After a good five months in which my lack of purpose, funding and available time kept me away from World of Warcraft, I have finally renewed my subscription in order to enjoy the Cataclysm prequel events ahead of the expansion’s launch in December. It’s felt quite strange, attempting to engage with the game again after so long. World of Warcraft was my first MMO RPG game; thus it is the only game I’ve had to return to without the luxury of starting at the beginning.
Many patches have passed me by since I played ahead of the Ruby Sanctum, back in June. I expected a few changes as a result of this. The largest of these changes came in the switch from version 3 (Wrath of the Lich King) to version 4 (Cataclysm). Though announced well in advance, the changes this patch brought were sweeping and disruptive. My ‘main’ is a warlock, and she bore the brunt of the biggest changes. The entire warlock mechanic shifted, from gathering Soul Shards as enemies fell in order to power spells, to these reagents now powering upgrades to spells which now required no such soul-draining. The UI changed; my inventory shifted now it was no longer bogged down with bags of 28+ soul shards; Spellstones and Firestones, once applied to my weapons in order to boost spell damage, have become inert mementoes; most of my gear was rendered inappropriate, as outfits featuring spirit no longer provided useful statistics. This on top of the facts my UI had been changed, many character abilities were removed or altered, and my destruction specialisation points had been reset, all made for a hefty bout of housekeeping as I attempted to re-learn the game.
There are some unique challenges inherent in re-learning a character who, at level 80, is expected to be fairly confident in their role within the game. I’ve written about the social expectations within the so-called ‘endgame’ many times before, as peer pressure can mount upon even the most regular of players; this frankly becomes overwhelming when you attempt to engage with the game after a few months’ break. Whereas I would start a console game again from scratch rather than attempt to follow on halfway through a save file, MMO RPGs like World of Warcraft rely upon weeks and months of accumulated knowledge – and often upon the choices made with finely-tuned reflexes as well.
There is, of course, an element of muscle memory involved with these games. Though the rules had changed quite dramatically for warlocks, it didn’t take more than a few hours’ practise for my spell rotations and spacial awareness to kick back in. Trickier was the navigation of my UI, as it had literally taken a year for me to arrange each character’s spells and abilities in such a way that summons, silencers, healing spells and other types of shared ability could be found within roughly the same area on-screen. Now that the number of abilities has actually been reduced for many of these character classes, I find myself having to start again from scratch.
All this adjustment comes within an exciting time for World of Warcraft‘s visiting players. Though I arrived too late for a much-hyped assault upon the Echo Isles – and thus the formation of a home city for the troll race – I came at a time when cataclysmic events have begun to rock Azeroth. Blizzard has arranged similar ‘prequel events’ in the past, such as a largely player-run gathering at the Dark Portal prior to The Burning Crusade and a Scourge invasion upon each faction’s capital to announce Wrath of the Lich King.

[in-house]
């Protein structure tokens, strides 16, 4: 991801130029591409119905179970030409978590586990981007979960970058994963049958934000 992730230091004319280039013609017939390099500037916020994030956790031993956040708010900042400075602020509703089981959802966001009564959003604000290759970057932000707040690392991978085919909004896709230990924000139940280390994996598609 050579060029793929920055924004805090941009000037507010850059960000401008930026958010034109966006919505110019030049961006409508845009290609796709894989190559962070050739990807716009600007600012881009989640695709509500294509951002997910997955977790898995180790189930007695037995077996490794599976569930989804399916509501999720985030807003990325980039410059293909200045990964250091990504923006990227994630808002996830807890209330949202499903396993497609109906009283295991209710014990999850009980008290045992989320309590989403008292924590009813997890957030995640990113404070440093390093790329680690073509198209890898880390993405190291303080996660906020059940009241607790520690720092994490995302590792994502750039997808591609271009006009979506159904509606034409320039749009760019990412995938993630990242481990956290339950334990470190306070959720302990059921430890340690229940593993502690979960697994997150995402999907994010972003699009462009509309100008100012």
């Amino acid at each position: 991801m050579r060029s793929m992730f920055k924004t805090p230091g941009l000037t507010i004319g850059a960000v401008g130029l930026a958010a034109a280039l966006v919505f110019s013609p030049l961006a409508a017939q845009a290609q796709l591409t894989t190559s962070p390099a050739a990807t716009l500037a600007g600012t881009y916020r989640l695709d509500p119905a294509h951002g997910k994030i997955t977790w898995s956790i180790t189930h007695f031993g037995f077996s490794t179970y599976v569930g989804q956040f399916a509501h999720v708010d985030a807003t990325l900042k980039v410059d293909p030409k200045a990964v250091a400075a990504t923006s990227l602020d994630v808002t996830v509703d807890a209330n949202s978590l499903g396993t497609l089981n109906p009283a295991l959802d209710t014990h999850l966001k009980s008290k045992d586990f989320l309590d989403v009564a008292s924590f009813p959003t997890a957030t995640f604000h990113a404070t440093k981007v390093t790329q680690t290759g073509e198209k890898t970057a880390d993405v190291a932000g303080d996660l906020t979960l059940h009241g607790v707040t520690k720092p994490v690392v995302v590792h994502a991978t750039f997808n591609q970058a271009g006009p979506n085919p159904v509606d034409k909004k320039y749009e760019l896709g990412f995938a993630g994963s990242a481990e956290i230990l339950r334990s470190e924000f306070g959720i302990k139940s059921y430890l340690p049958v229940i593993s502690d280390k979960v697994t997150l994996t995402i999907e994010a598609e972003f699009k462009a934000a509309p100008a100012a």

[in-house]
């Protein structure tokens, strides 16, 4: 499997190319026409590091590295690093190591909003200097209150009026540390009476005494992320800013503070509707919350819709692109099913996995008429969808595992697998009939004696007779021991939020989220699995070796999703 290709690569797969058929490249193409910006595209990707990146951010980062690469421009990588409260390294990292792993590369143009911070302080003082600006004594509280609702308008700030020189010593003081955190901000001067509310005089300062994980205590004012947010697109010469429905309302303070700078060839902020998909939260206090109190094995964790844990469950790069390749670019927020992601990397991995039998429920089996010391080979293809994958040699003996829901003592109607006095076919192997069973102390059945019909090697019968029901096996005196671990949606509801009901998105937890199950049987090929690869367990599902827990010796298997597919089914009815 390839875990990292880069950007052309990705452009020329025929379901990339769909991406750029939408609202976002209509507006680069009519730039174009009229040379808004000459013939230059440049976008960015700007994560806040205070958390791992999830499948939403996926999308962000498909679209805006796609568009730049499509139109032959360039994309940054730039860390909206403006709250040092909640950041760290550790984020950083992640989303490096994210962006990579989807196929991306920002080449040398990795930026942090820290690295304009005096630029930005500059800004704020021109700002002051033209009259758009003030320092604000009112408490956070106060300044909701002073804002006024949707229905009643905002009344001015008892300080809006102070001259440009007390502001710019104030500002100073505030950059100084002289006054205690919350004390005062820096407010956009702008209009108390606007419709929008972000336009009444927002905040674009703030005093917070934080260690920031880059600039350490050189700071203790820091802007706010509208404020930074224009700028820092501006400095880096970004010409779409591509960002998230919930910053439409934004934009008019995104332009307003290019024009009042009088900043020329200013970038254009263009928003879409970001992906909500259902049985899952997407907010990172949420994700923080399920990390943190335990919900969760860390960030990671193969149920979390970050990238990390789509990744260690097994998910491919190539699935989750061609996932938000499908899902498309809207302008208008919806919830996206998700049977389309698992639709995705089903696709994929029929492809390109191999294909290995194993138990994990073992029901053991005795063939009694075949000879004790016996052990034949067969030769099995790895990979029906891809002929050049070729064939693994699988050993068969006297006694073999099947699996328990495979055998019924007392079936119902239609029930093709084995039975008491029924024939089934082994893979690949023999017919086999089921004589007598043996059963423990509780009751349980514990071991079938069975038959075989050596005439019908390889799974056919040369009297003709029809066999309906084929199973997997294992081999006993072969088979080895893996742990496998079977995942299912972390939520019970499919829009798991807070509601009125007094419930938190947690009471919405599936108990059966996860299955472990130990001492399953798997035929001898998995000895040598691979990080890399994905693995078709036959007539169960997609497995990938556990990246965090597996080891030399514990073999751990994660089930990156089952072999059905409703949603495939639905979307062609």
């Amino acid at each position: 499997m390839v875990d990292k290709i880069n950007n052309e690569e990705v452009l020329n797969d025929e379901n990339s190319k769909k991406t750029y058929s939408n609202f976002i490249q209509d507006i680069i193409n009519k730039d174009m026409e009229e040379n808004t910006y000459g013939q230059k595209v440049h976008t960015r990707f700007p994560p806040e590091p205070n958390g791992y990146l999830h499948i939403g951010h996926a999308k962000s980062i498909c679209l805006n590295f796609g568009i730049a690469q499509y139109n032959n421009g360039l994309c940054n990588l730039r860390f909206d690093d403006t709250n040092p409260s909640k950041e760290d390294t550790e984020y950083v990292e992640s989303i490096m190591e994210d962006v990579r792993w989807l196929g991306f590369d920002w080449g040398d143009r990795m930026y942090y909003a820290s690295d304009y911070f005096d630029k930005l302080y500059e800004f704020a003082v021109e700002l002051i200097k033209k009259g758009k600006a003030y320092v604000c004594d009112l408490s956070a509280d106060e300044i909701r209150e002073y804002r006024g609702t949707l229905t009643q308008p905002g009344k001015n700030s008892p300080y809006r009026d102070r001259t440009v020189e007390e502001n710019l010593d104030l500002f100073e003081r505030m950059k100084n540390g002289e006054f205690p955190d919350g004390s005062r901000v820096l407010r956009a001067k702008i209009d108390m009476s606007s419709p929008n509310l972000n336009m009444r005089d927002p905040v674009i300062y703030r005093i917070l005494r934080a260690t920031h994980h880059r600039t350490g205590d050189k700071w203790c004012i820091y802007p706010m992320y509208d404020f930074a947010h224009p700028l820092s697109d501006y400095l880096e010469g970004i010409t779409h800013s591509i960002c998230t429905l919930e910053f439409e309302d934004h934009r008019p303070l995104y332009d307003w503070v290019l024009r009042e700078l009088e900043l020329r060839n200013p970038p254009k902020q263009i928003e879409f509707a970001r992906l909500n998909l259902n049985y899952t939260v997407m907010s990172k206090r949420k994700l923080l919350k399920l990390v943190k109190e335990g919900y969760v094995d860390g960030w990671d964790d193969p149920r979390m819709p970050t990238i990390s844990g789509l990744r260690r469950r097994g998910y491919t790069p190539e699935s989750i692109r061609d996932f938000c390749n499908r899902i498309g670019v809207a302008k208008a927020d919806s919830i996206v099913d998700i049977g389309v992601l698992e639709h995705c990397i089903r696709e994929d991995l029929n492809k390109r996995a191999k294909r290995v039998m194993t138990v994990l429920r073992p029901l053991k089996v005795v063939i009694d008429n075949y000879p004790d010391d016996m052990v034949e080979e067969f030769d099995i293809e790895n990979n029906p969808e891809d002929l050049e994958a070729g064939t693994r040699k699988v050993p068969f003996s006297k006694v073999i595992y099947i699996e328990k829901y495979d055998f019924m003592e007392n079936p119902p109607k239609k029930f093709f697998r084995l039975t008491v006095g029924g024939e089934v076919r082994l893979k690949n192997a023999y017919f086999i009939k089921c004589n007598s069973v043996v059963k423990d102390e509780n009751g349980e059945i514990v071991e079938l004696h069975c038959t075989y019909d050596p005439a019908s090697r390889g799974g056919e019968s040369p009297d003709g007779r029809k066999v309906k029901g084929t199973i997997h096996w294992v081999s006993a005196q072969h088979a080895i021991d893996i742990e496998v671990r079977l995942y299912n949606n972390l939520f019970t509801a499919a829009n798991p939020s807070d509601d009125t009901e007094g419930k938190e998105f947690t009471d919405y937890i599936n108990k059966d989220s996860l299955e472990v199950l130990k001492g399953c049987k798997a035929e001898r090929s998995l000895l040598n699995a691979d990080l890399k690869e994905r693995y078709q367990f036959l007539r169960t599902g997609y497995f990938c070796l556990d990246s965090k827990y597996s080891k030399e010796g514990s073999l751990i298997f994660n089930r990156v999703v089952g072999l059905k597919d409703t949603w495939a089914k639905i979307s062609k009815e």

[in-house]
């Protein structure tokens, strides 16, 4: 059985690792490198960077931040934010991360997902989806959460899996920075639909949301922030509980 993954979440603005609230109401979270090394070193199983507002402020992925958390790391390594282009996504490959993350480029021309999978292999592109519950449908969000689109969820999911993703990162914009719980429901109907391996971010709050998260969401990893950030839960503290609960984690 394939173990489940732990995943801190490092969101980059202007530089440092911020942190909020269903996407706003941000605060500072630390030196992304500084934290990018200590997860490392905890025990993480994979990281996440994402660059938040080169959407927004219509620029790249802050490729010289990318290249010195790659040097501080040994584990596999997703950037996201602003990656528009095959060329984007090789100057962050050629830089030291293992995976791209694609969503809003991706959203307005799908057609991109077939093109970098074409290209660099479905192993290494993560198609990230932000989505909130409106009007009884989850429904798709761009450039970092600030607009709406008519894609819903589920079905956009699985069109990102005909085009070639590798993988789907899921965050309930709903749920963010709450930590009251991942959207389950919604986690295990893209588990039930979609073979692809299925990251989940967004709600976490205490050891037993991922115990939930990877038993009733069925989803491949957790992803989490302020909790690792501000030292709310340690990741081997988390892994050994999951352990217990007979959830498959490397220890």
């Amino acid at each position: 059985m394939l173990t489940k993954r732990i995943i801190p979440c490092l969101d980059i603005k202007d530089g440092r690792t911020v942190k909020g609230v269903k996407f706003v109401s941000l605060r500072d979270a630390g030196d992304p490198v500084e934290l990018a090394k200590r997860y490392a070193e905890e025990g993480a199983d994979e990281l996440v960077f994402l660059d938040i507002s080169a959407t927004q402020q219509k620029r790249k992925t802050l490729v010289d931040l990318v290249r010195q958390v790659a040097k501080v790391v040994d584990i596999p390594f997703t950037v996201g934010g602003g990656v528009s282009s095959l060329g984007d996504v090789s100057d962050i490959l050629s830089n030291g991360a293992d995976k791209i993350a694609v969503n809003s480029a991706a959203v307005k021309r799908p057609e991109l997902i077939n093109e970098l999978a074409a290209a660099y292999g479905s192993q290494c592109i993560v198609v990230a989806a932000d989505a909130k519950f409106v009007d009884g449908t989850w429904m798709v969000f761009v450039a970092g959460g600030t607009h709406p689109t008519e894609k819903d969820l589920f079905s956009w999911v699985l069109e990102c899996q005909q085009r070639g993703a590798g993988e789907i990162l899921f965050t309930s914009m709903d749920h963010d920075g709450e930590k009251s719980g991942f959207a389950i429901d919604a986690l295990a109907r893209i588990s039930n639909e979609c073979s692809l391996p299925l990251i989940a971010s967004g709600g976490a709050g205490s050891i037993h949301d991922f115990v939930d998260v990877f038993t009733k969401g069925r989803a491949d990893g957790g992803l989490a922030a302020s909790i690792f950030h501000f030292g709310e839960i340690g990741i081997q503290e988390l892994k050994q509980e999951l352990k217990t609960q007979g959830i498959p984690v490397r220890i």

Rumblings of the changes this year have been in place for quite some time, with mysterious earthquakes having long rocked the cities of Orgrimmar and Stormwind. Emissaries from both factions – including the disputed Horde warchief, Thrall – have departed Azeroth in order to research the threat, and currently stand at a cliffhanger in quest chains related to the event. City guards also have players working on undermining the persistent Twilight’s Hammer cult, and their efforts to summon elemental beings into each capital. Their efforts have succeeded this very week, as players who might have thought their work against Twilight’s Hammer done were confronted by thunderstorms and inferno.
Blizzard orchestrated their launch of Wrath of the Lich King with vast numbers of undead foes and ice dragons; razing these havens for players of all levels, when often the only threat they’d face would be an organised raid of 40 or more players of the opposing faction. No NPC enemies had been allowed inside these areas of player commerce and training before. Similarly for Cataclysm, the darkening of skies, the cries of desperate citizens and the eventual eruption of elemental portals triggers an invasion which fundamentally disrupts all activity within the city. Players who might have been minding their business in auction houses, guild vaults and smithies will find themselves alone and unable to work; instead they are recruited into war.
I’ve been deeply impressed with how war efforts have been arranged. As one would expect, it is largely a level 80 player’s game. Weaker elemental foes give way to elites who can only be realistically beaten by high-level players, and once players have beaten the attack back (with help from boss characters like Rexxar, Vol’Jin and Garrosh) they are allowed entrance to four quick boss battles. There is a role for lower-level characters though, as instead of being called to arms they are directed to build barricades and rescued citizens, trapped in elemental prisons. This rather frantic effort runs alongside pitched battles in which your character may find themselves targeted by an indomitable foe, only to be saved by a level 80 ally. The player community does not often come to each other’s aid in this way before, and so it is refreshing to see such change upon the social scene as well as the game world itself.